It was just as well that we changed plans as approaching a pan there in front of us crouched a Leopard in the middle of the road. Initially not knowing who it was we stopped and watched it from a distance but once we identified it as Makipi's Male we approached a little closer. It was not long before he moved towards the pan and half heartedly chased a Blacksmith Lapwing, having finished terrorising the pans avian population he crouched down opposite us for a drink of water providing us with an unbelievable sighting. Quenching his thirst he started to head off to the East along the drainage line that fed the pan. We would normally have headed off now having had a great sighting but we needed to hold onto him until the next stations arrived as there was now a fair amount of interest in him. With stations descending on the area quickly we didn't have to wait long and could return to our trip South quite quickly.

With the day having warmed up very nicely it was surprising that the trip along the river was not more productive and in fact we had a very quite spell through the central section. It was a big surprise that we had not yet found a Giraffe as they had been all over the place the past few days. Receiving news that the Hyena Den was now active we chose to head in their direction and try catch them in the days last light. 

rriving at the Den we found three adult females, the two older pups and the medium. It looked like the youngest pups were in the dens entrance suckling from mom. Sitting with them awhile it appeared they had all just finished feeding and it was now play time and it did not take long before they included us in their games, firstly approaching the vehicle and testing what possibly could be edible or chewable and on discovering nothing suitable they then ran about playing chase using the underneath of the car as the safe zone, specially the Medium as it fitted quite easily under the chassis. They would then peer from underneath the car and when one of the others approached they would run out the opposite side making their escape. Being spell bound we totally forgot about the Giraffe and sat there till sun under. With the last rays of light we pulled ourselves away and headed off for drinks.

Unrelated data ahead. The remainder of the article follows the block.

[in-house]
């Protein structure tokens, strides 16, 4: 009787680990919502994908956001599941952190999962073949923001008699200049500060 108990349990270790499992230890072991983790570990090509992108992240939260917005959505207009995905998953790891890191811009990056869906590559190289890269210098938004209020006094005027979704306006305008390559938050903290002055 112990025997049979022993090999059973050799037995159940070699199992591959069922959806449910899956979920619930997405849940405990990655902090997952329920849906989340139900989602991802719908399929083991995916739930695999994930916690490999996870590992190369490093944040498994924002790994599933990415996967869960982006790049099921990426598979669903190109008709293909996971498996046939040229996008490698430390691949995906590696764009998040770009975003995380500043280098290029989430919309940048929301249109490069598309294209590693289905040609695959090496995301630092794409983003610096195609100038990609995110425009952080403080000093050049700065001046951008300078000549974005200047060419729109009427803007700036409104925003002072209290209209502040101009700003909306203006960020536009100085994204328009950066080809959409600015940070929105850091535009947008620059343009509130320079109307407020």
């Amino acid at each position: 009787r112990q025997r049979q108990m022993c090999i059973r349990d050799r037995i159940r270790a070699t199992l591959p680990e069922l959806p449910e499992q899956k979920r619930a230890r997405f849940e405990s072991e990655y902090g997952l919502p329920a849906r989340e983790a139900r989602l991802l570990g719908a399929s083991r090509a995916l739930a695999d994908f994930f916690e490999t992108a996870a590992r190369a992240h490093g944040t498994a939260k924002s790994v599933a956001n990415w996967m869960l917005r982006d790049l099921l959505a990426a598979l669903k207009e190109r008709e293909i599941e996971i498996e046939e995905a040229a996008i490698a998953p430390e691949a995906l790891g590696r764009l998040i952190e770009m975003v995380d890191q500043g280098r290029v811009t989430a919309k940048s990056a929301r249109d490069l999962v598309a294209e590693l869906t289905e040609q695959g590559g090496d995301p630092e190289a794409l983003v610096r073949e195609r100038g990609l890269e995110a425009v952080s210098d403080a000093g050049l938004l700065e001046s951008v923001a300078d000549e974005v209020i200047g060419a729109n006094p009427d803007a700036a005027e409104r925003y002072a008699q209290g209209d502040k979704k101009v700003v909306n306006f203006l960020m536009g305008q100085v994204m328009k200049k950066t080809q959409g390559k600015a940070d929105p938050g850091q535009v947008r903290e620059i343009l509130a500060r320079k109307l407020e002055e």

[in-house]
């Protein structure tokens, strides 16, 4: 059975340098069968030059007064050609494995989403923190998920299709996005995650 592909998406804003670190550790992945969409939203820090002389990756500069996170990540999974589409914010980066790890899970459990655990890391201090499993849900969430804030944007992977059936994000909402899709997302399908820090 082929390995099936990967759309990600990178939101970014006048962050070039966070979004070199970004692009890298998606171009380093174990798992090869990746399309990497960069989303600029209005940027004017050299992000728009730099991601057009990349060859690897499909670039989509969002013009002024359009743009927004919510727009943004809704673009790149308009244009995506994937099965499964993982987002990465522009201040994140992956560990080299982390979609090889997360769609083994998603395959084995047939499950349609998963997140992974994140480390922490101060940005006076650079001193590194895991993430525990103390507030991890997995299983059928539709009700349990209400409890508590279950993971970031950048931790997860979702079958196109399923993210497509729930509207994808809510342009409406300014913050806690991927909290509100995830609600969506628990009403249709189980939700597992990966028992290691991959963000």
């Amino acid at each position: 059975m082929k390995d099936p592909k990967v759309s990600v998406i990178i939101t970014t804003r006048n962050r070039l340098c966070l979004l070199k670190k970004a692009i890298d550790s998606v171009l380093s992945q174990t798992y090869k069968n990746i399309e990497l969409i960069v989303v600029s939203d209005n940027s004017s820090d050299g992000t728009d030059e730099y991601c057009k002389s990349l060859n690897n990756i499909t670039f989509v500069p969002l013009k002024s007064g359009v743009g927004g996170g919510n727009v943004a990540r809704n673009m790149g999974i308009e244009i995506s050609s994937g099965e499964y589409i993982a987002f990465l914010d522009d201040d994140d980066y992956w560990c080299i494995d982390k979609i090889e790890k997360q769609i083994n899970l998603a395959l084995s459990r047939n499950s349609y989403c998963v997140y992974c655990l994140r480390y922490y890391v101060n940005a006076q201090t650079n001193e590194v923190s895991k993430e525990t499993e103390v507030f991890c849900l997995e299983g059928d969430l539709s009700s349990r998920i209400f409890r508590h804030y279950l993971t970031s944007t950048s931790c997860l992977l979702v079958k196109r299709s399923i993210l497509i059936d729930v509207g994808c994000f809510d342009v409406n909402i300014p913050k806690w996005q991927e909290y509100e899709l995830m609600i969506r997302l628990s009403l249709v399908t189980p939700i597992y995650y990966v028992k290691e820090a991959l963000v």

It would be Murphy's Law that the spot we chose to drink had a large herd of Giraffe all involved in different forms of activity. So we enjoyed our drinks while they went about their business of feeding and mock fighting. The scene was complete when a young Hyena decided to join us for drinks approaching to within a couple of metres trying it's luck.

Wrapping up drinks and with everything having now drifted off we made our way home after a very enjoyable afternoon. This now only leaves finding the King of the Jungle, but I guess that is tomorrows challenge. 


  1. Even the hyenas become lovable creatures. Stunning leopard shots, Grant. Your pic of Makipi's Male will now replace the Tiara King's pic of Ntombi until Andrea is back. It will be very difficult to choose between your pics so I will stick with the leopards.

  2. Hi Grant. It has been so long since we has any word on the welfare of the White lions.If you have any news on how they are going, if in fact they are still alive please share it with us. I often wonder what has become of them and also their tawney cousin. Thanks for all the great work from all at Motswari. Hoping to get back for another visit one day.
    Regards to all,
    Jen from Australia